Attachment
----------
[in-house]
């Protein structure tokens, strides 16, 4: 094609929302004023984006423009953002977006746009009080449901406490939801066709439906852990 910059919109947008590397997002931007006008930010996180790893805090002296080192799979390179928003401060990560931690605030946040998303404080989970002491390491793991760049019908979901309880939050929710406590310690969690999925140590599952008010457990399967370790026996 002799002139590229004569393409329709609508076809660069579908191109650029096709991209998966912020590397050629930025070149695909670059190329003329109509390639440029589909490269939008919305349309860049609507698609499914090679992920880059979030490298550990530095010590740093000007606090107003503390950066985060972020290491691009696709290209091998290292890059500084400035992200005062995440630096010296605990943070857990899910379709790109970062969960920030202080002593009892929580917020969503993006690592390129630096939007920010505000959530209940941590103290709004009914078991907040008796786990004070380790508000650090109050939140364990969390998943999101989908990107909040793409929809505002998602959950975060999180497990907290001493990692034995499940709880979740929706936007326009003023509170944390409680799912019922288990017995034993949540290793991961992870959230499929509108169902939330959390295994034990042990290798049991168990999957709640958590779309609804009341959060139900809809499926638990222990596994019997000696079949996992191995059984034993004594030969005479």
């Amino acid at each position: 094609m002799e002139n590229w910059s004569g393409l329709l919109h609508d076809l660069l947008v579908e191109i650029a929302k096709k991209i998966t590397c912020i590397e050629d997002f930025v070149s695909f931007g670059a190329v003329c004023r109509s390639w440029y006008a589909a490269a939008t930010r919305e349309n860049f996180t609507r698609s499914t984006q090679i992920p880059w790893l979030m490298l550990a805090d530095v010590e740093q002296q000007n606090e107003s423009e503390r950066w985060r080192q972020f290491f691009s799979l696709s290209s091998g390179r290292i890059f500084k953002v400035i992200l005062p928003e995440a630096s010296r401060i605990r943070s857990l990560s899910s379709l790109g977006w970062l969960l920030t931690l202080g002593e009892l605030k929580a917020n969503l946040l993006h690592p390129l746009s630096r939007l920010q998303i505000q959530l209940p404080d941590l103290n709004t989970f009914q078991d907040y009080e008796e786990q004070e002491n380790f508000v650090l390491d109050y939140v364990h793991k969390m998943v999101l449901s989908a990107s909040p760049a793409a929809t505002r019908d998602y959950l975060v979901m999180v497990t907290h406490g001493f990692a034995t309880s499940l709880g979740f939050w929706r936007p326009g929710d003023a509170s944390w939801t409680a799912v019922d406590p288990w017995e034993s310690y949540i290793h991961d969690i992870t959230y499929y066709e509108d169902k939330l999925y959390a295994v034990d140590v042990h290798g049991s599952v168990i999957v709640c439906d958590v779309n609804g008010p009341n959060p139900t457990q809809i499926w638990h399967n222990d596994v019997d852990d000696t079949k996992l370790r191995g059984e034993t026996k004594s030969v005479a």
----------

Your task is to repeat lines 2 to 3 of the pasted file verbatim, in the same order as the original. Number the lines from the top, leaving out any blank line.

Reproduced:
């Protein structure tokens, strides 16, 4: 094609929302004023984006423009953002977006746009009080449901406490939801066709439906852990 910059919109947008590397997002931007006008930010996180790893805090002296080192799979390179928003401060990560931690605030946040998303404080989970002491390491793991760049019908979901309880939050929710406590310690969690999925140590599952008010457990399967370790026996 002799002139590229004569393409329709609508076809660069579908191109650029096709991209998966912020590397050629930025070149695909670059190329003329109509390639440029589909490269939008919305349309860049609507698609499914090679992920880059979030490298550990530095010590740093000007606090107003503390950066985060972020290491691009696709290209091998290292890059500084400035992200005062995440630096010296605990943070857990899910379709790109970062969960920030202080002593009892929580917020969503993006690592390129630096939007920010505000959530209940941590103290709004009914078991907040008796786990004070380790508000650090109050939140364990969390998943999101989908990107909040793409929809505002998602959950975060999180497990907290001493990692034995499940709880979740929706936007326009003023509170944390409680799912019922288990017995034993949540290793991961992870959230499929509108169902939330959390295994034990042990290798049991168990999957709640958590779309609804009341959060139900809809499926638990222990596994019997000696079949996992191995059984034993004594030969005479």
């Amino acid at each position: 094609m002799e002139n590229w910059s004569g393409l329709l919109h609508d076809l660069l947008v579908e191109i650029a929302k096709k991209i998966t590397c912020i590397e050629d997002f930025v070149s695909f931007g670059a190329v003329c004023r109509s390639w440029y006008a589909a490269a939008t930010r919305e349309n860049f996180t609507r698609s499914t984006q090679i992920p880059w790893l979030m490298l550990a805090d530095v010590e740093q002296q000007n606090e107003s423009e503390r950066w985060r080192q972020f290491f691009s799979l696709s290209s091998g390179r290292i890059f500084k953002v400035i992200l005062p928003e995440a630096s010296r401060i605990r943070s857990l990560s899910s379709l790109g977006w970062l969960l920030t931690l202080g002593e009892l605030k929580a917020n969503l946040l993006h690592p390129l746009s630096r939007l920010q998303i505000q959530l209940p404080d941590l103290n709004t989970f009914q078991d907040y009080e008796e786990q004070e002491n380790f508000v650090l390491d109050y939140v364990h793991k969390m998943v999101l449901s989908a990107s909040p760049a793409a929809t505002r019908d998602y959950l975060v979901m999180v497990t907290h406490g001493f990692a034995t309880s499940l709880g979740f939050w929706r936007p326009g929710d003023a509170s944390w939801t409680a799912v019922d406590p288990w017995e034993s310690y949540i290793h991961d969690i992870t959230y499929y066709e509108d169902k939330l999925y959390a295994v034990d140590v042990h290798g049991s599952v168990i999957v709640c439906d958590v779309n609804g008010p009341n959060p139900t457990q809809i499926w638990h399967n222990d596994v019997d852990d000696t079949k996992l370790r191995g059984e034993t026996k004594s030969v005479a």